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Shakespeare and the Magic Lantern

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JournalShakespeare Survey
DatePublished - 2009
Issue numbern/a
Volume62
Number of pages20
Pages (from-to)191-210
Original languageEnglish

Abstract

In 1841/2, a magic lanternist calling himself 'Timothy Toddle' wrote down, for his own reference, the running order for his slides. Alongside each numbered and titled slide, he scripted an accompanying commentary. Toddle, it seems, wanted to ensure both the correct sequencing of his material and the fluency of his public patter. His show opened, as was customary, with an introductory 'Welcome' slide and closed with one reading 'Good Night' and another 'God Save the Queen'. Between these end points, the show consisted of approximately 180 other slides, ranging significantly in theme and tone. The surviving running order reveals that in the midst of slide sequences such as 'A very clever trick of clowns', 'Miss Lucy swinging from a Walnut tree', 'Punch and Judy', 'Mr Pickwick running after his hat' and 'Lord Byron - a poet of the first rate talent but of the most seductive &dangerous principles', Toddle also dropped in slides illustrating two dramatic moments from Macbeth, each accompanied by a summarized narration of the relevant section of the drama and some select Shakespearian quotation.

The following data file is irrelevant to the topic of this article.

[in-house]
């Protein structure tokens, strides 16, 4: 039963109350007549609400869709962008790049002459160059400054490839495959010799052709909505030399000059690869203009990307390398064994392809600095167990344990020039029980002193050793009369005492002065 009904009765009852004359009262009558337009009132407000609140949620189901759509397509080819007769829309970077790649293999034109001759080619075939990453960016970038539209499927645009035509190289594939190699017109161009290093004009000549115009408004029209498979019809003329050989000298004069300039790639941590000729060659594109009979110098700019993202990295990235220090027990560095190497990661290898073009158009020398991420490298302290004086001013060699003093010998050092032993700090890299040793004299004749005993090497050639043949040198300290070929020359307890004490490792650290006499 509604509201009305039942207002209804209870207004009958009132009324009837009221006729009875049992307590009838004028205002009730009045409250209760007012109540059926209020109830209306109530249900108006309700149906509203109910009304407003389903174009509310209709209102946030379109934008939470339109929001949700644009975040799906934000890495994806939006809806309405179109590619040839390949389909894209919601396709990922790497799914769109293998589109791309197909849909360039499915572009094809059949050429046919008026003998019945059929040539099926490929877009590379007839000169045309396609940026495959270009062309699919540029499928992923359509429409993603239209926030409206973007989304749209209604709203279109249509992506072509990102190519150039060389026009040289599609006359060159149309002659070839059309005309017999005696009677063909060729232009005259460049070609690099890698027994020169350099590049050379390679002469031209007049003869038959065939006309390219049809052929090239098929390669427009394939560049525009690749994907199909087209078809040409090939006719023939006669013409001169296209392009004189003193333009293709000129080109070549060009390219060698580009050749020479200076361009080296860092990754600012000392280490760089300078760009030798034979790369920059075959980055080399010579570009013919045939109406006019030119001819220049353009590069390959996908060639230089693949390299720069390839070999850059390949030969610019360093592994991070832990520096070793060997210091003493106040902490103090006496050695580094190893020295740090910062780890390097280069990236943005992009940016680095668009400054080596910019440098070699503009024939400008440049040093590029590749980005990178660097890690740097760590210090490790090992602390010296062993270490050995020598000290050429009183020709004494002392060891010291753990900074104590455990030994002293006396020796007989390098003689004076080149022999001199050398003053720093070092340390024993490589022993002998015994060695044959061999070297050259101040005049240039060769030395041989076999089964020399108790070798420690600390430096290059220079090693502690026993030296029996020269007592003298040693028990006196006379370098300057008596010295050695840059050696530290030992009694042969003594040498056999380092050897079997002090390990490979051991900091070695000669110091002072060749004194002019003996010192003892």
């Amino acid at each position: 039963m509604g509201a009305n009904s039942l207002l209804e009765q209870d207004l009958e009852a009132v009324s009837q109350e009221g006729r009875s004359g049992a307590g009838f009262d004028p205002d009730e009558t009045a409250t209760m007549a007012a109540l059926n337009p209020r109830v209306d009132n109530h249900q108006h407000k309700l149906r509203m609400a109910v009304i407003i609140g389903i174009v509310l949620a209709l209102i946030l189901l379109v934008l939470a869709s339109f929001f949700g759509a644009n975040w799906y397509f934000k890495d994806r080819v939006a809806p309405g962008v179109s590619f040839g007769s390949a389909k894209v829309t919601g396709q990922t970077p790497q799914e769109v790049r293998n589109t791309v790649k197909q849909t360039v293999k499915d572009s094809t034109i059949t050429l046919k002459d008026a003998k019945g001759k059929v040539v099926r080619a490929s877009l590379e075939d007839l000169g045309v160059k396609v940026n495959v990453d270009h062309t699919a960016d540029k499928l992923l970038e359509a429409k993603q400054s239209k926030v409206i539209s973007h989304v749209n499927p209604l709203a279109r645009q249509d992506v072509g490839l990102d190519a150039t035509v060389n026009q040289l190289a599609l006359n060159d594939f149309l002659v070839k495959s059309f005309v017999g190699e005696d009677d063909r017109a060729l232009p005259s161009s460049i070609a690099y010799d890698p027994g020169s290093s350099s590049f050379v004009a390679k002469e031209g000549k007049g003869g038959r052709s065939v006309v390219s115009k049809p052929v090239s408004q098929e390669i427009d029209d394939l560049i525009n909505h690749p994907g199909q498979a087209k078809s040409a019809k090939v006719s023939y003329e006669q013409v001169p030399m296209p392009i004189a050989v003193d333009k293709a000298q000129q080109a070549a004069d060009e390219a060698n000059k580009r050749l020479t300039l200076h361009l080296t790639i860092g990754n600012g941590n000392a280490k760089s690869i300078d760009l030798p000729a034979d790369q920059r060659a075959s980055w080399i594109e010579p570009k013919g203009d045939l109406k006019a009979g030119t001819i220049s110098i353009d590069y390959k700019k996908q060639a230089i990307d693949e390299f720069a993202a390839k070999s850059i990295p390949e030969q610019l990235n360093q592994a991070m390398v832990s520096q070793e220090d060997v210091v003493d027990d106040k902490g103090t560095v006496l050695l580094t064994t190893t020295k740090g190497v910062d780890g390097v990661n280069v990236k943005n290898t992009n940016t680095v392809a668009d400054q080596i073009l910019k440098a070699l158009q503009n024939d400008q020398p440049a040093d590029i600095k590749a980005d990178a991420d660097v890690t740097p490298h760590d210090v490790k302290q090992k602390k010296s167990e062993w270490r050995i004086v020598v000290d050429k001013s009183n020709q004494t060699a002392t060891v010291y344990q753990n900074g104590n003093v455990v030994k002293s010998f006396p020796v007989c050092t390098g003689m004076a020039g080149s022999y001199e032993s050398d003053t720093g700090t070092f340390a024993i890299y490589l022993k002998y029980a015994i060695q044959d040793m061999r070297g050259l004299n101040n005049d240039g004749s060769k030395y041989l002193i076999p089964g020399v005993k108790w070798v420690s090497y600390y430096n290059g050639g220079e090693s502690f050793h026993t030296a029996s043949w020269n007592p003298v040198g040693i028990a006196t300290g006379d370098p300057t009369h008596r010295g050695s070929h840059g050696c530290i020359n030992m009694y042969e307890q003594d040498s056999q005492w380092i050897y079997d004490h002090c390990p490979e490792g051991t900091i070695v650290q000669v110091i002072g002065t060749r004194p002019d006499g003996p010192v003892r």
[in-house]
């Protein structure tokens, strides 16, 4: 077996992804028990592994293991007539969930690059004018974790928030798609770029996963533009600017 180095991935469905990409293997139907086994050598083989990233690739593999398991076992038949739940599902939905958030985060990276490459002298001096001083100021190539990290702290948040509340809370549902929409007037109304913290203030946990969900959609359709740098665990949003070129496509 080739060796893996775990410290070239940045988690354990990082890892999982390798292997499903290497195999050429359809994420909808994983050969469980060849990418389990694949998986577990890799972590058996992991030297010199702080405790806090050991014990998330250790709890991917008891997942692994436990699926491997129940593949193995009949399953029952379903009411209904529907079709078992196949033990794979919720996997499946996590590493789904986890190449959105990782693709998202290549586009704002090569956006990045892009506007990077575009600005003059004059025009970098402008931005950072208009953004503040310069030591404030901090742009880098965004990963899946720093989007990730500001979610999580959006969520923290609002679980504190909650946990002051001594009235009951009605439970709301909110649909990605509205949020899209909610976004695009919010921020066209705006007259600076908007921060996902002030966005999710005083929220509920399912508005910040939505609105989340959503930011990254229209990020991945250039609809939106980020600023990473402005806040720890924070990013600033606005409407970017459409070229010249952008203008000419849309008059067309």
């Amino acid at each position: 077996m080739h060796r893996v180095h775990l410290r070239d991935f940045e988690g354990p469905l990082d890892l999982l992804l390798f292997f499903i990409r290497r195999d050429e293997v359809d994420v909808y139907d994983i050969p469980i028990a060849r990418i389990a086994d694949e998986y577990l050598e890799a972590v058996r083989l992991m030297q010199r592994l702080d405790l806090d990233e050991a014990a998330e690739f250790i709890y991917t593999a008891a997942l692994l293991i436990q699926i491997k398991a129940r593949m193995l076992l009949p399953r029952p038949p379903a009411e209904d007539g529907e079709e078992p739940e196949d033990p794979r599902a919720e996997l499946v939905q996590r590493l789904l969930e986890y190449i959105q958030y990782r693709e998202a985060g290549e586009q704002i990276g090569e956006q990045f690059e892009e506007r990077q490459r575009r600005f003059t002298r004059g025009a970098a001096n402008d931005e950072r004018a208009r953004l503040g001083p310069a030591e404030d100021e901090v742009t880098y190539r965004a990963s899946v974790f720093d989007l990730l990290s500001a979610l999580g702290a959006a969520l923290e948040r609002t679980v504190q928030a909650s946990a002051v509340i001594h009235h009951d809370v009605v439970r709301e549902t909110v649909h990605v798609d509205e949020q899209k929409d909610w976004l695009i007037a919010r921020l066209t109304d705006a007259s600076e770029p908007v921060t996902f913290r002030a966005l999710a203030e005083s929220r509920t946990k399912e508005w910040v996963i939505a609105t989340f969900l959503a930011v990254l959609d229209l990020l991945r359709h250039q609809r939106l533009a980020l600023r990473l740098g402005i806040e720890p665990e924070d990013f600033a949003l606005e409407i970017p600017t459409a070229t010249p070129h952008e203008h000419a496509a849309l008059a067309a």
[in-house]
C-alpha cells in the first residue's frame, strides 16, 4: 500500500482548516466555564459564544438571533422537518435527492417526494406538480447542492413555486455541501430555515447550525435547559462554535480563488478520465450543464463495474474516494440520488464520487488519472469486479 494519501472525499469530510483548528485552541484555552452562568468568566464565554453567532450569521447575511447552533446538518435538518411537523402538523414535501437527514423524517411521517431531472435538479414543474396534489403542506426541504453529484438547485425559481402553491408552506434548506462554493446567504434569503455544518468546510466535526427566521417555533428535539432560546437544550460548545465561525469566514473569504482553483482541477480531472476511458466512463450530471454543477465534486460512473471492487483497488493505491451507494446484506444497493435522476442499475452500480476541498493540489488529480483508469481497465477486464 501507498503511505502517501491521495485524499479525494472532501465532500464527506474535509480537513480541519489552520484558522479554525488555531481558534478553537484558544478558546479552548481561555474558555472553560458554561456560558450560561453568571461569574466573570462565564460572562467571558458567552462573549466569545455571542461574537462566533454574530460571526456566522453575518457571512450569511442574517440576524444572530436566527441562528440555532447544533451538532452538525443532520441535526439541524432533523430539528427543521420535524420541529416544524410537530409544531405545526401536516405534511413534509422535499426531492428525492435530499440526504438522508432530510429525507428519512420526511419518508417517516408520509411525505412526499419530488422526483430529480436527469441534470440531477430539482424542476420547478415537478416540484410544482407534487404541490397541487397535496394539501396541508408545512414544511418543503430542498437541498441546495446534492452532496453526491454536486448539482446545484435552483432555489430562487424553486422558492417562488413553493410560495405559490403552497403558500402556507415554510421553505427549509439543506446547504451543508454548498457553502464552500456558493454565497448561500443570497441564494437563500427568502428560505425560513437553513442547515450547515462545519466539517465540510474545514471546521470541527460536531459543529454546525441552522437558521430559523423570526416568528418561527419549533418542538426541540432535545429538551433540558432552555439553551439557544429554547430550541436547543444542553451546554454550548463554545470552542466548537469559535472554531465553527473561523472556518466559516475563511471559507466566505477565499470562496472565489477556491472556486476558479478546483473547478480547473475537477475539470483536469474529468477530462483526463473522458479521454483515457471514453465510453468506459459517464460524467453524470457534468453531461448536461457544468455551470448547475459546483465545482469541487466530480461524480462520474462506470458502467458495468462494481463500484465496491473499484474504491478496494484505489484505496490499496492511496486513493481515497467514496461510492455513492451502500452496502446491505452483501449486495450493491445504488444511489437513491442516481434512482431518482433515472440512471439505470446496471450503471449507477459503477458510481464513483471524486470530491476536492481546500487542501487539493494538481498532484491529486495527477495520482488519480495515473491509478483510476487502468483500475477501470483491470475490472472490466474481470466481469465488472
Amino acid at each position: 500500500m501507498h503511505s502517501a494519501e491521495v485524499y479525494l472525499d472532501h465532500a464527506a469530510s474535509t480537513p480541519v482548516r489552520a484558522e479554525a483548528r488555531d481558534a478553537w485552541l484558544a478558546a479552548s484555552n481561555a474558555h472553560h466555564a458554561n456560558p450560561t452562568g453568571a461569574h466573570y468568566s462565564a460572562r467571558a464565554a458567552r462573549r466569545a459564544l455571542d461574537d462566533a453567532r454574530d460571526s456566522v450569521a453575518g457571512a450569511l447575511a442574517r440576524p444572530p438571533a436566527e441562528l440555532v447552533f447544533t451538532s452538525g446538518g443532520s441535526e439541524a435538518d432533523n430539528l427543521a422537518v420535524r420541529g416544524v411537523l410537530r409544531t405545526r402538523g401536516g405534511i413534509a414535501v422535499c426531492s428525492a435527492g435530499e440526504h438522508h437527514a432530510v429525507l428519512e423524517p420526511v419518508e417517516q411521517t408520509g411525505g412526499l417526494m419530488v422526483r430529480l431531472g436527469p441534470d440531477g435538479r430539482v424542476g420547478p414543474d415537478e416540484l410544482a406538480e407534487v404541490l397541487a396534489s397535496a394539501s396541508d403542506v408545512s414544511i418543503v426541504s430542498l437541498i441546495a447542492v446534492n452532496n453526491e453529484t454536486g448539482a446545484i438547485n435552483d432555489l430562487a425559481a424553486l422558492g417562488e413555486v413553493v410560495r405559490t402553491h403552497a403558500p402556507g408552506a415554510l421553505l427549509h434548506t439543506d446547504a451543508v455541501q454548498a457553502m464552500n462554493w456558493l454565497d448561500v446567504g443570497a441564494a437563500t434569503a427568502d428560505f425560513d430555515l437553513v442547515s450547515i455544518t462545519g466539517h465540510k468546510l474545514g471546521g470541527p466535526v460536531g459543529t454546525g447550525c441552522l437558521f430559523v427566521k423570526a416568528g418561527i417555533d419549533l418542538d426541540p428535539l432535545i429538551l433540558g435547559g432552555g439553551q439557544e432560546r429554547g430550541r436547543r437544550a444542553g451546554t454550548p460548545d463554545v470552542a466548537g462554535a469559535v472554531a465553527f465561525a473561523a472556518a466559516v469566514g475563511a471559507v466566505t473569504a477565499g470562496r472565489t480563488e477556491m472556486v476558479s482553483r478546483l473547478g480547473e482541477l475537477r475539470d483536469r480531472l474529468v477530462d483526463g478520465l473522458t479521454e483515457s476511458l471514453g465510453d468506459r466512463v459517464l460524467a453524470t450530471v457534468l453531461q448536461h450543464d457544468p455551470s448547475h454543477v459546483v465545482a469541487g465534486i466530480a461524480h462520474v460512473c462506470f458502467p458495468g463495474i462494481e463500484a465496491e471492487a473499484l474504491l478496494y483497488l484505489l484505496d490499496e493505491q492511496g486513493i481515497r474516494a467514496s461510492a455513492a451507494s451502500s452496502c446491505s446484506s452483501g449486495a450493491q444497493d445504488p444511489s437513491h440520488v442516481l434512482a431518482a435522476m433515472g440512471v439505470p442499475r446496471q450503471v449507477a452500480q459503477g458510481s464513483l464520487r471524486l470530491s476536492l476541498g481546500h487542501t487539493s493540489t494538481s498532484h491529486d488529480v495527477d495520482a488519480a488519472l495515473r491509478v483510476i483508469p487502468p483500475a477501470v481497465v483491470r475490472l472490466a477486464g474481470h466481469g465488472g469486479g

Subsequently, Toddle's script passed to another lantern-lecturer who, in c.1870, made some modifications and additions to it in a discernibly different hand. This later lanternist's additions included two further Shakespearean sequences, from Hamlet and Richard III respectively. As had been the case for the original Macbeth section, both additional Shakespearian sequences were accompanied by some scripted narration and gobbets of appropriate quotation.

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